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Trump 'fixer' Michael Cohen gets three years, and Trump calls him a liar. Also on the Thursday rundown: Higher smoking rates cause some states to fall in health rankings; and the Farm Bill helps wilderness areas.

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Studying Ways to Reduce Arizona’s Searing ‘Heat Island’

Climate scientists and elected officials are looking for way to reduce the "heat island" effect that makes Phoenix swelter during the summer months. (Wikipedia)
Climate scientists and elected officials are looking for way to reduce the "heat island" effect that makes Phoenix swelter during the summer months. (Wikipedia)
November 30, 2018

PHOENIX, Ariz. – Government leaders and climate scientists are looking for ways to mitigate temperatures in the Phoenix area's so-called "heat island."

Public health officials say more than 150 deaths were attributed to the intense heat this summer, a number that has risen steadily for the past decade. Maricopa County officials have teamed up with Arizona State University's School of Sustainable Engineering to develop ways to cut the heat and improve air quality.

ASU professor Matthew Fraser says they're looking to develop new materials that don't hold heat like the traditional building materials, such as concrete, glass and steel.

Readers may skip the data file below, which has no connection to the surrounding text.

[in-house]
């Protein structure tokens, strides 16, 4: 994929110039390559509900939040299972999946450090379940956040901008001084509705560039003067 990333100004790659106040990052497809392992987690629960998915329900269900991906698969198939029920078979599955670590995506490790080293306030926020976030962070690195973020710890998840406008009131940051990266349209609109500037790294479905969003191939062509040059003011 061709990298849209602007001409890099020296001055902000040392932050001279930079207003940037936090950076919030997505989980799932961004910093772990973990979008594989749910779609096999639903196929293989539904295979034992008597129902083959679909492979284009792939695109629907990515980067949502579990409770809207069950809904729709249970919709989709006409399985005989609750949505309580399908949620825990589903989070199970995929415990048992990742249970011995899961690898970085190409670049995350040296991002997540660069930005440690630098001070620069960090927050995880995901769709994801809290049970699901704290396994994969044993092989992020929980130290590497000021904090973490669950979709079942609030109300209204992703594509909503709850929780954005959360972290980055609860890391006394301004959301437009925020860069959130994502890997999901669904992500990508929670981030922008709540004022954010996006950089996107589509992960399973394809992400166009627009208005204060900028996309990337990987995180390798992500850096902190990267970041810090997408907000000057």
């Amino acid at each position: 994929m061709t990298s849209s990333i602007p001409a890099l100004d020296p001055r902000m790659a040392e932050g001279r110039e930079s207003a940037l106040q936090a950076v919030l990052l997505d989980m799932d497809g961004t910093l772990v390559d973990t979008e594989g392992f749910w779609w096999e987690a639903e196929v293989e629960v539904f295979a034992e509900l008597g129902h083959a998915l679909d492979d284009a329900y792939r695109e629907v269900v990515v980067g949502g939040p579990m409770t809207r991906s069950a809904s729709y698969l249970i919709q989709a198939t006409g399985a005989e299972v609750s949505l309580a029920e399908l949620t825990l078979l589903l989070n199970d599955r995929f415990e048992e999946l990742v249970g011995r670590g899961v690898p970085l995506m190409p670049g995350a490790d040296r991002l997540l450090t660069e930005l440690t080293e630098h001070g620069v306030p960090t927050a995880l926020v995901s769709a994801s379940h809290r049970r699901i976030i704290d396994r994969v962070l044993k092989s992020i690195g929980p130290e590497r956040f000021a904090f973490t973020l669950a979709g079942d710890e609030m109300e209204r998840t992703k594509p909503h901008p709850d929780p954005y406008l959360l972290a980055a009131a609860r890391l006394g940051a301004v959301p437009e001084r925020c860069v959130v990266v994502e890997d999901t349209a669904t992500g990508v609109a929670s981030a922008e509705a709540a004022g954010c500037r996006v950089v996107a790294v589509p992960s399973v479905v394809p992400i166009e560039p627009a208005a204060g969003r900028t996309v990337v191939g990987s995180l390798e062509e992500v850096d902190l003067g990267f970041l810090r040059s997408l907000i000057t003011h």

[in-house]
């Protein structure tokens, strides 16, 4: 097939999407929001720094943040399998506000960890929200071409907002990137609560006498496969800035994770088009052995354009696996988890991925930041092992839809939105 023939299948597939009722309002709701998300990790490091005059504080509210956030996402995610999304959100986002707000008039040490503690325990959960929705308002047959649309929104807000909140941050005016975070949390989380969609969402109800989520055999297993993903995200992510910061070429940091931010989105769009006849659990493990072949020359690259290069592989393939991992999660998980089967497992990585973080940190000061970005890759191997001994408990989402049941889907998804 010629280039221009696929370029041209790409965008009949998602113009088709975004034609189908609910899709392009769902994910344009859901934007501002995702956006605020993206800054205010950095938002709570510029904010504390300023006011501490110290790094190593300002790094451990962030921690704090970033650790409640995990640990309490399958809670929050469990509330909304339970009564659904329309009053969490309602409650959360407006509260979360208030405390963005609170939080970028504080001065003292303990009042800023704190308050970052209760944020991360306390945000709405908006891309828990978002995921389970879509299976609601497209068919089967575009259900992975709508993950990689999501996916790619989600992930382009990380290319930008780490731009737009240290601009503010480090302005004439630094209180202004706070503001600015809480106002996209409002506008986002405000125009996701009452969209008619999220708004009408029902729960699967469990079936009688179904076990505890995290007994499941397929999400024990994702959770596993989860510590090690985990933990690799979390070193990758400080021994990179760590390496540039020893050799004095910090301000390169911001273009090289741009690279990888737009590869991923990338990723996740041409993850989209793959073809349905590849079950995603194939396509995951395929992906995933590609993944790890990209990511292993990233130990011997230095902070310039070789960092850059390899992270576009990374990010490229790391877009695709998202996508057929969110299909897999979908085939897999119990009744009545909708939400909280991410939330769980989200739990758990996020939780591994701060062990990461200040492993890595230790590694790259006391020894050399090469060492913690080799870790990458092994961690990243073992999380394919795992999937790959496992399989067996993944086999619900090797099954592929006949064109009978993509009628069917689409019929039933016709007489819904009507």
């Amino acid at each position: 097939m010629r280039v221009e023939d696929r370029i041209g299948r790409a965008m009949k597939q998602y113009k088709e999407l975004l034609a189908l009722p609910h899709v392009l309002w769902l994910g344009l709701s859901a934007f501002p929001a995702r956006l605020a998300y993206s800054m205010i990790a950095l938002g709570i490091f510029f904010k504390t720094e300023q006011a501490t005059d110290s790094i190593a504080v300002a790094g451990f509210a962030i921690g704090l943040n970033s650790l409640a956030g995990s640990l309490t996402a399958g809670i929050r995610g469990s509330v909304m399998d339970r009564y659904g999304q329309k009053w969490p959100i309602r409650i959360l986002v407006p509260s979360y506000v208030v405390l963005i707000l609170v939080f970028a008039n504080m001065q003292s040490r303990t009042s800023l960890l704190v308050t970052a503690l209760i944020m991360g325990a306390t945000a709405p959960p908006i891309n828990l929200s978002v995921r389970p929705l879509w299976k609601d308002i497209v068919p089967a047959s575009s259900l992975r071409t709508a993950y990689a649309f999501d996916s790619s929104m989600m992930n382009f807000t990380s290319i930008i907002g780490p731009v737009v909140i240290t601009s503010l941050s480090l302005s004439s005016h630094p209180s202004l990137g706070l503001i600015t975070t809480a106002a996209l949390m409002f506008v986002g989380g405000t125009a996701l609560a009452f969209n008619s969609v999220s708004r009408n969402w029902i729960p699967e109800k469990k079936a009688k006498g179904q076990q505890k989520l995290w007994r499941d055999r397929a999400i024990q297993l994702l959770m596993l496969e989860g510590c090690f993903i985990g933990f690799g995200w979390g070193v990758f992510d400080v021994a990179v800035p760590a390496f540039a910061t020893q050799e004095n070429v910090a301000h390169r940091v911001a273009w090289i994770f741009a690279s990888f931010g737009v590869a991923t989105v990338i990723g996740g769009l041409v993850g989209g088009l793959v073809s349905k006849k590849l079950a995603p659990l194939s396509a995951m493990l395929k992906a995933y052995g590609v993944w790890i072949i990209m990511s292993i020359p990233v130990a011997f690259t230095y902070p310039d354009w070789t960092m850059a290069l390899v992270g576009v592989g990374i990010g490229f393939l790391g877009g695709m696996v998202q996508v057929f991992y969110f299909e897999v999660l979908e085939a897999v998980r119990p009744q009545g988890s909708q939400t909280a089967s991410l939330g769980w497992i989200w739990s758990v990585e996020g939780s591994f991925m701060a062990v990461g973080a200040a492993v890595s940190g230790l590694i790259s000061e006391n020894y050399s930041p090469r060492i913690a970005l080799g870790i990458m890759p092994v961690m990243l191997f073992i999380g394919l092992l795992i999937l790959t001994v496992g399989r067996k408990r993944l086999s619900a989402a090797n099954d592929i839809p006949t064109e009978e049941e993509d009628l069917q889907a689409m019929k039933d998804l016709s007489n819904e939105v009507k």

"We're looking at alternatives to paving,” says Fraser. “Things like porous paving or paving coatings, which would reflect some of the heat. We're looking at understanding the interactions between paving and building materials, because sunlight reflected off the paving often impacts on buildings."

This summer, the region saw 128 days of temperatures over 100 degrees, with 22 days hitting 110 or higher. But Fraser says the real problem isn't the daytime heat but overnights, where the average low temperature has increased by 17 degrees in the past few decades.

He says the excessive heat is especially hard on people with low incomes and the homeless, who can't afford or don't have access to air conditioning. He says the goal is to make cities like Phoenix safer and more livable.

"So, the idea would be to develop new technologies to work with communities and stakeholders,” says Fraser. “To get those technologies first tested, to make sure that they're effective and then, understand how they can be deployed in a broad setting in a community."

Fraser says the extreme heat also causes air quality problems, making it more difficult for people with respiratory ailments like asthma to cope. And the heat causes the region to experience major dust storms, called haboobs, about a dozen times a year.

"We have a stake in making sure that our community is as healthful as possible,” says Fraser. “And part of the issues that impact health are things like urban heat, which prevents people from enjoying the outdoors, as well as air quality, which impacts the health of many of our local citizens."

He notes while Phoenix is one of the hottest large cities in the country, there are dozens of others in the U.S. and around the world with similar climates that could benefit from the research.

Mark Richardson, Public News Service - AZ